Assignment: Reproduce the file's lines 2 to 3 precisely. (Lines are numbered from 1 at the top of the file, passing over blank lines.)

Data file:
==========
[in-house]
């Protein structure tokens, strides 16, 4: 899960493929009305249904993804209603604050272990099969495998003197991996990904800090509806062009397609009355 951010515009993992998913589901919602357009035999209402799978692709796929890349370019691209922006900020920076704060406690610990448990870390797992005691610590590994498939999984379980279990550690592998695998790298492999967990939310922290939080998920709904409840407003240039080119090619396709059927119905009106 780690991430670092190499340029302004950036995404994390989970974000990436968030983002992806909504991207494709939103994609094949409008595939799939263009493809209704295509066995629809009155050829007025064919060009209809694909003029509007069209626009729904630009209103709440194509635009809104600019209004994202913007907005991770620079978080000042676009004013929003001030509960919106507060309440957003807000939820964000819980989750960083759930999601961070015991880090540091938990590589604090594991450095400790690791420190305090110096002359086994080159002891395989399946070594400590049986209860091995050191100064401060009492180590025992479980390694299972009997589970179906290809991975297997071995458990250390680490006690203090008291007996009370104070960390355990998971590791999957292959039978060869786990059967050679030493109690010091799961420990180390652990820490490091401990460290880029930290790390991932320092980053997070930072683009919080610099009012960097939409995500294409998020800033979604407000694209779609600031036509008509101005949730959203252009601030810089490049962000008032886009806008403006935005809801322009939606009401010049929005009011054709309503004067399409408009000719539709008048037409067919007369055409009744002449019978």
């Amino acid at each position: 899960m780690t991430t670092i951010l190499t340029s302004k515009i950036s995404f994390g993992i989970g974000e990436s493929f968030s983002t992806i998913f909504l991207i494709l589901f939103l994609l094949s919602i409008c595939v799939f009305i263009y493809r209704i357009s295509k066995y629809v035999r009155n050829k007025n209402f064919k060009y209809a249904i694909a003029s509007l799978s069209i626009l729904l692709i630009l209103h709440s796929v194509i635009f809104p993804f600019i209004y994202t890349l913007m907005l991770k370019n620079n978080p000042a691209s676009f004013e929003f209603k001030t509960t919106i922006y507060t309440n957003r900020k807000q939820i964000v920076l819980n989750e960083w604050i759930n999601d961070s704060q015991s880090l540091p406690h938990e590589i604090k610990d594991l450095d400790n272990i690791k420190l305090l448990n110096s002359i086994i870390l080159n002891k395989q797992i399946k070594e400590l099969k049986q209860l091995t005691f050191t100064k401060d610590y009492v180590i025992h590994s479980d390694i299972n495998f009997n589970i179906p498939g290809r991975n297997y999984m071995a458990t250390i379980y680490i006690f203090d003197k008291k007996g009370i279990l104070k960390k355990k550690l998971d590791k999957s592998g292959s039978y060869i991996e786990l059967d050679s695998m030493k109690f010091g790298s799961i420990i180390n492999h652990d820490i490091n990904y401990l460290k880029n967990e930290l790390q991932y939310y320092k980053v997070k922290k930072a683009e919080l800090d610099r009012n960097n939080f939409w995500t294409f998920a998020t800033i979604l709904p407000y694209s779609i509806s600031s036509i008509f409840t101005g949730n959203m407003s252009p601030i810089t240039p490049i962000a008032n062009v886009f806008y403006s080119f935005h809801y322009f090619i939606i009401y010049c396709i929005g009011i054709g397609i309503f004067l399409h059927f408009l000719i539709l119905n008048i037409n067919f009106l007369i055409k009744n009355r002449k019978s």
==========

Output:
């Protein structure tokens, strides 16, 4: 899960493929009305249904993804209603604050272990099969495998003197991996990904800090509806062009397609009355 951010515009993992998913589901919602357009035999209402799978692709796929890349370019691209922006900020920076704060406690610990448990870390797992005691610590590994498939999984379980279990550690592998695998790298492999967990939310922290939080998920709904409840407003240039080119090619396709059927119905009106 780690991430670092190499340029302004950036995404994390989970974000990436968030983002992806909504991207494709939103994609094949409008595939799939263009493809209704295509066995629809009155050829007025064919060009209809694909003029509007069209626009729904630009209103709440194509635009809104600019209004994202913007907005991770620079978080000042676009004013929003001030509960919106507060309440957003807000939820964000819980989750960083759930999601961070015991880090540091938990590589604090594991450095400790690791420190305090110096002359086994080159002891395989399946070594400590049986209860091995050191100064401060009492180590025992479980390694299972009997589970179906290809991975297997071995458990250390680490006690203090008291007996009370104070960390355990998971590791999957292959039978060869786990059967050679030493109690010091799961420990180390652990820490490091401990460290880029930290790390991932320092980053997070930072683009919080610099009012960097939409995500294409998020800033979604407000694209779609600031036509008509101005949730959203252009601030810089490049962000008032886009806008403006935005809801322009939606009401010049929005009011054709309503004067399409408009000719539709008048037409067919007369055409009744002449019978």
């Amino acid at each position: 899960m780690t991430t670092i951010l190499t340029s302004k515009i950036s995404f994390g993992i989970g974000e990436s493929f968030s983002t992806i998913f909504l991207i494709l589901f939103l994609l094949s919602i409008c595939v799939f009305i263009y493809r209704i357009s295509k066995y629809v035999r009155n050829k007025n209402f064919k060009y209809a249904i694909a003029s509007l799978s069209i626009l729904l692709i630009l209103h709440s796929v194509i635009f809104p993804f600019i209004y994202t890349l913007m907005l991770k370019n620079n978080p000042a691209s676009f004013e929003f209603k001030t509960t919106i922006y507060t309440n957003r900020k807000q939820i964000v920076l819980n989750e960083w604050i759930n999601d961070s704060q015991s880090l540091p406690h938990e590589i604090k610990d594991l450095d400790n272990i690791k420190l305090l448990n110096s002359i086994i870390l080159n002891k395989q797992i399946k070594e400590l099969k049986q209860l091995t005691f050191t100064k401060d610590y009492v180590i025992h590994s479980d390694i299972n495998f009997n589970i179906p498939g290809r991975n297997y999984m071995a458990t250390i379980y680490i006690f203090d003197k008291k007996g009370i279990l104070k960390k355990k550690l998971d590791k999957s592998g292959s039978y060869i991996e786990l059967d050679s695998m030493k109690f010091g790298s799961i420990i180390n492999h652990d820490i490091n990904y401990l460290k880029n967990e930290l790390q991932y939310y320092k980053v997070k922290k930072a683009e919080l800090d610099r009012n960097n939080f939409w995500t294409f998920a998020t800033i979604l709904p407000y694209s779609i509806s600031s036509i008509f409840t101005g949730n959203m407003s252009p601030i810089t240039p490049i962000a008032n062009v886009f806008y403006s080119f935005h809801y322009f090619i939606i009401y010049c396709i929005g009011i054709g397609i309503f004067l399409h059927f408009l000719i539709l119905n008048i037409n067919f009106l007369i055409k009744n009355r002449k019978s």